Describe This Movie In One Anchorman Quote:
RON BURGUNDY: If you want to throw down fisticuffs, fine. I've got Jack Johnson and Tom O'Leary waiting for you right here.
Brief Plot Synopsis: Ex-soldier must fight (literally) for a better life for his family.
Rating Using Random Objects Relevant To The Film: 2.5 Quiet Men out of 5
Better Tagline: "Fatality."
Not So Brief Plot Synopsis: "Jarhead Earl" (Jamie Bell) has returned from the military to find civilian life less than ideal. His wife is addicted to meth, which is supplied by the brother/sister team of "Chainsaw Angus" (Frank Grillo) and Delia (Margaret Qualley), and his kids are living in poverty. Desperate to put his wife in rehab and rescue his kids from squalor, he decides to fight in the "Donnybrook," a kind of redneck, bare knuckles Kumite with a $100,000 purse.
"Critical" Analysis: Donnybrook is based on the novel by Frank Bill, and writer/director Tim Sutton's screenplay distills the book's larger cast of characters and attendant motivations into "Jar's" singular determination to preserve his family. A noble pursuit, but one that comes with depressingly predictable consequences.
Part road movie, part rural meth noir, and (very small) part boxing flick, Donnybrook does a capable job capturing both Jar's desperation to get his wife and kids to a better place as well as the hopelessness that permeates the venture, even if it's an occasionally clumsy effort. This is a movie, after all, where at least two characters say "the world's changed" as a rationalization for their subsequent acts of brutality.
The big bad is Angus, who is a quintessential Frank Grillo character: he's intense, violent, and intensely violent. Angus deals meth, commits random murder, and horribly abuses his sister Delia to the point where you spend pretty much the entire movie wishing he would die. So, good job Frank.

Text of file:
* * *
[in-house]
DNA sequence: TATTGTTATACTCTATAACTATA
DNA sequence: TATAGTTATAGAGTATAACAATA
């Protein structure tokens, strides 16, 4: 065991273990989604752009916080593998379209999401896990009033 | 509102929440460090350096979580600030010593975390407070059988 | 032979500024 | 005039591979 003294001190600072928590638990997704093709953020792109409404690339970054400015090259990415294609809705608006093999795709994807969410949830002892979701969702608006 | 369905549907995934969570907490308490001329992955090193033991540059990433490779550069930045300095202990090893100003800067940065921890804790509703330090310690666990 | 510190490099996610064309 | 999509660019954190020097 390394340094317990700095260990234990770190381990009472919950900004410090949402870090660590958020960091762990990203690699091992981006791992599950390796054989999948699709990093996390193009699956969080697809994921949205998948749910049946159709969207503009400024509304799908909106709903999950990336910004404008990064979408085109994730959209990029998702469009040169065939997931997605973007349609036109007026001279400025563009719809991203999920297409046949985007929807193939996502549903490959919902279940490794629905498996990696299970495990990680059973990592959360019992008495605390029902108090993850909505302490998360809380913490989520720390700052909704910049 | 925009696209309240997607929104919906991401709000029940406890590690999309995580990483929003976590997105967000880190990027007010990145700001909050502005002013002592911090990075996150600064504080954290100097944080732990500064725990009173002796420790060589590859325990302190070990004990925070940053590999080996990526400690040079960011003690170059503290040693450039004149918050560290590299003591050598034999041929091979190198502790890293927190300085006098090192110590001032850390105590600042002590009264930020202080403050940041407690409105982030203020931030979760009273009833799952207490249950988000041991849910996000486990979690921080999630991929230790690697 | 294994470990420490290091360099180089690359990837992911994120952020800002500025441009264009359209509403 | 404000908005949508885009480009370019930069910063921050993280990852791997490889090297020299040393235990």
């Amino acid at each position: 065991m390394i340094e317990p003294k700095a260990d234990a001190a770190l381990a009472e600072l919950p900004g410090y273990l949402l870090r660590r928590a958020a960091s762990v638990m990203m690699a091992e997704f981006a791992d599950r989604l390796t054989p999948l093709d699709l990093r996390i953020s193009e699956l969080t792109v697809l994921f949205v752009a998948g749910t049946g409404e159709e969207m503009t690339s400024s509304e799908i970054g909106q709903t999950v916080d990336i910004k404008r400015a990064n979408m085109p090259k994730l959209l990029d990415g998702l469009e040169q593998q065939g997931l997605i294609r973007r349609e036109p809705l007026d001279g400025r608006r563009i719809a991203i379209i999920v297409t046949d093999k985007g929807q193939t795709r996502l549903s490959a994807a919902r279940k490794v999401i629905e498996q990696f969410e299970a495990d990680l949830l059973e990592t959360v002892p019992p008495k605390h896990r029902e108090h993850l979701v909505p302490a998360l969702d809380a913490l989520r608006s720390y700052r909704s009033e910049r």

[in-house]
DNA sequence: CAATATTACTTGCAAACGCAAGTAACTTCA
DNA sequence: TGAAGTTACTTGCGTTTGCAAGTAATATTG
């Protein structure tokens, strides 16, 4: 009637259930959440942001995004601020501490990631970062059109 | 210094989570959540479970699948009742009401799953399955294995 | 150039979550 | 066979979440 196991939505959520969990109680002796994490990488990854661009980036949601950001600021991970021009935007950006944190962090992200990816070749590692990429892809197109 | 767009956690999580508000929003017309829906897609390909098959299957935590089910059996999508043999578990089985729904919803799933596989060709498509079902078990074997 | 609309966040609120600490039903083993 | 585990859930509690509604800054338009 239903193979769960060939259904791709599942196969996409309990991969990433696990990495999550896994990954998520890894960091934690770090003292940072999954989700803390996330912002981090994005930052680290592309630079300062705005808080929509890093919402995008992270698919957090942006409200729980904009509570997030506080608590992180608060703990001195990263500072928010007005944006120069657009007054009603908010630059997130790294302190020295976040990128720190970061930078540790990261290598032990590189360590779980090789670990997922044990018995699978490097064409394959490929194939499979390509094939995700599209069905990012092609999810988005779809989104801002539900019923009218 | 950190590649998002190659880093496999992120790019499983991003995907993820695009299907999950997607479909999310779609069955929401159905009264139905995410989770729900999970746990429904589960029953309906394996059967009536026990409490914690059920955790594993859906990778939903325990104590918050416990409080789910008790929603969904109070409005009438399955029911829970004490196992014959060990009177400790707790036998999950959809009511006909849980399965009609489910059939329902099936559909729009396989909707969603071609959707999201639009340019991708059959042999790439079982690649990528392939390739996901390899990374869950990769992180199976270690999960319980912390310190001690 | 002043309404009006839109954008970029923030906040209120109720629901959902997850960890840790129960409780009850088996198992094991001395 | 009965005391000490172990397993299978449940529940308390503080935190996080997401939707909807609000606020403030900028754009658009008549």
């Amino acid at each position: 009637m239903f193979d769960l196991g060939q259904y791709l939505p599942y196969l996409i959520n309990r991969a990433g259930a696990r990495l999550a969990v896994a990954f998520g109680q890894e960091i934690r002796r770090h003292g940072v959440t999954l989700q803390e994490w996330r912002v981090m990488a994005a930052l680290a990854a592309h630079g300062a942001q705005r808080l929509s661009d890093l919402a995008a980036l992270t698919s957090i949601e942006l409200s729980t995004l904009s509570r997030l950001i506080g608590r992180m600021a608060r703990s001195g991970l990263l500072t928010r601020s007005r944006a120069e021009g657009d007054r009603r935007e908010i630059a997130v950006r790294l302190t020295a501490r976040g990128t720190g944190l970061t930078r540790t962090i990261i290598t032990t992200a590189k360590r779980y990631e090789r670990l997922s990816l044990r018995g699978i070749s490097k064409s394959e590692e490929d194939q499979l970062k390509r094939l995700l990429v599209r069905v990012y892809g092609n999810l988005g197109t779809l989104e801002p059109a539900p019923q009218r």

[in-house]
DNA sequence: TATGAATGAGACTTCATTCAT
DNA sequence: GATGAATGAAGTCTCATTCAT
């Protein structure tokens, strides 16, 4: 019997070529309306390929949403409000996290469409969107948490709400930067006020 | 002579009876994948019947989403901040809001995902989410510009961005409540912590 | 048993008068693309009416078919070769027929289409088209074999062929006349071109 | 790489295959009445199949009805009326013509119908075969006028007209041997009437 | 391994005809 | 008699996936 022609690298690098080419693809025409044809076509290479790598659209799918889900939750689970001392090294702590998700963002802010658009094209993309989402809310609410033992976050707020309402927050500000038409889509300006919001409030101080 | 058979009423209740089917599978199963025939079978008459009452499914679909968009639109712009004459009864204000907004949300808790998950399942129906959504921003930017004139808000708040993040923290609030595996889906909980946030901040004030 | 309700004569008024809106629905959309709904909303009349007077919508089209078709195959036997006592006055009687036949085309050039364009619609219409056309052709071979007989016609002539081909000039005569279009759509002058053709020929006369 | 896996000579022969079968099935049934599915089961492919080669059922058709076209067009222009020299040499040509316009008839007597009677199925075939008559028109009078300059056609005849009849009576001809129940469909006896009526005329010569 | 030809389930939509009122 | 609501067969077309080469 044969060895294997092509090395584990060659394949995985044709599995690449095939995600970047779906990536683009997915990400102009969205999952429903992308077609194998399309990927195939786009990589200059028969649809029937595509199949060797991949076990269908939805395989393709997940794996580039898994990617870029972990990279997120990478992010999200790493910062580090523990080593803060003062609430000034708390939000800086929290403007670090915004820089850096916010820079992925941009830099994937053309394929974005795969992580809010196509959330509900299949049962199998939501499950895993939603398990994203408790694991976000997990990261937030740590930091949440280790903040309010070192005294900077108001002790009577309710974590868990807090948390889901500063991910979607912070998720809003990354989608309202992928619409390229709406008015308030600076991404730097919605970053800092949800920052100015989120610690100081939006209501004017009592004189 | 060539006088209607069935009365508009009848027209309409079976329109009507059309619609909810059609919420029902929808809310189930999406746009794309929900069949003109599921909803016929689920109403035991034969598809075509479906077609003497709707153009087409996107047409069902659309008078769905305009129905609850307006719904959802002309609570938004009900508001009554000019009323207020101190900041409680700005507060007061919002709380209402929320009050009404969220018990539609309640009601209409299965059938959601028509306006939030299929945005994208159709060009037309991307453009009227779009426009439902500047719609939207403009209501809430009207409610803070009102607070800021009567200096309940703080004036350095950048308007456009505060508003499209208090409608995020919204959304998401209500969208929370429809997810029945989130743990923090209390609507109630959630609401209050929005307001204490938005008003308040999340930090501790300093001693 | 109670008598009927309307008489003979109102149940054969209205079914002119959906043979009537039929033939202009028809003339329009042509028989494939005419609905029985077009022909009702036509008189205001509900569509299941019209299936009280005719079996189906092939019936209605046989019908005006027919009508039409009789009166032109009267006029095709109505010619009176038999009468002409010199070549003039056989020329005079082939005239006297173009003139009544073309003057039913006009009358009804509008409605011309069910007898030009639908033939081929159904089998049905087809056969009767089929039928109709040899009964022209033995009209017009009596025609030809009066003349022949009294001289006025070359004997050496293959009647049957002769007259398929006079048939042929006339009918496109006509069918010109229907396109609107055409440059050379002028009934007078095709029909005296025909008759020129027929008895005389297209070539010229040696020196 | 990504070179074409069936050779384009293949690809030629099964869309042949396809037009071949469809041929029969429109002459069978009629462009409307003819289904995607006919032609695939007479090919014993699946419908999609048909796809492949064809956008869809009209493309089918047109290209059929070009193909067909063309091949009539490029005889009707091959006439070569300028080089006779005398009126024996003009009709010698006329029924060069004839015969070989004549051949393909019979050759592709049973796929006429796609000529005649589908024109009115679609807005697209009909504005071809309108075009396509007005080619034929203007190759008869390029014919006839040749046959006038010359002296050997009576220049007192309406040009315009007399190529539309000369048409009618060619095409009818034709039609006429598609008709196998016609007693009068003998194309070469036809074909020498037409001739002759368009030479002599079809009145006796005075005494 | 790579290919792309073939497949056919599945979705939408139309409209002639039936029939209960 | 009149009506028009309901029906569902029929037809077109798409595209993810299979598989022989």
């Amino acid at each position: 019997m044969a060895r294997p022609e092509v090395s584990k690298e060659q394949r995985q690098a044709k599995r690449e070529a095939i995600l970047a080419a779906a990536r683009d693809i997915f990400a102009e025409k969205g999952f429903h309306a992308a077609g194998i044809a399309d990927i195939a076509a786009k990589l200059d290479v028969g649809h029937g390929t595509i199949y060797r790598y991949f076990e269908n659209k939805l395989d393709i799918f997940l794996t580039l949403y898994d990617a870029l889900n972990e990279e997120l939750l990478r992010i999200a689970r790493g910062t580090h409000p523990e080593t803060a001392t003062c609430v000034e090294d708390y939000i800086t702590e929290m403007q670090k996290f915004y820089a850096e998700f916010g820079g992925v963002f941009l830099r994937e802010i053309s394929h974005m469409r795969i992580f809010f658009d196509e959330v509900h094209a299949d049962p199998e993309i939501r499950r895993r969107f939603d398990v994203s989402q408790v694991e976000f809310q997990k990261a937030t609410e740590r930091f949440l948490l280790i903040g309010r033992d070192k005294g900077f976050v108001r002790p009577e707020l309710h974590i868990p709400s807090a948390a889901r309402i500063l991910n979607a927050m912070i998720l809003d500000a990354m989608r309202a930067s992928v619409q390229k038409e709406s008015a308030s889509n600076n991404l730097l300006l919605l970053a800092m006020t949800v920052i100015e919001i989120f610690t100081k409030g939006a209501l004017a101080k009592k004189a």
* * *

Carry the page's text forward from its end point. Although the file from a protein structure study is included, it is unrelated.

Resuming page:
Delia is really the only sympathetic person aside from Jar, and Qualley portrays her with a guilelessness bordering on naivete that renders her ultimate fate as heartbreaking as it is pointless. Sutton also appears to revel in putting Delia in dehumanizing situations, which adds another layer of repulsion.
What's worse, Delia's suffering serves no real purpose. She, along with James Badge Dale's corrupt sheriff's deputy, are two supposedly prominent characters who ironically do nothing to push the story forward. Dale's role in particular feels like it mostly ended up on the editing bay floor.
In fairness, Sutton does have a point, even if his deliberate (bordering on ponderous) direction takes its sweet time getting to it. And the symbolism inherent in extended shots of clouds scudding across spacious skies and wind rushing through waves of grain is a little hard to miss (they even perform the "Star-Spangled Banner" before the big fight).
Obvious imagery aside, Donnybrook's message is clear, and one few would argue against: there isn't a lot of hope out there for people like Jar and his family, and sometimes violence is the only way to realize the American Dream.
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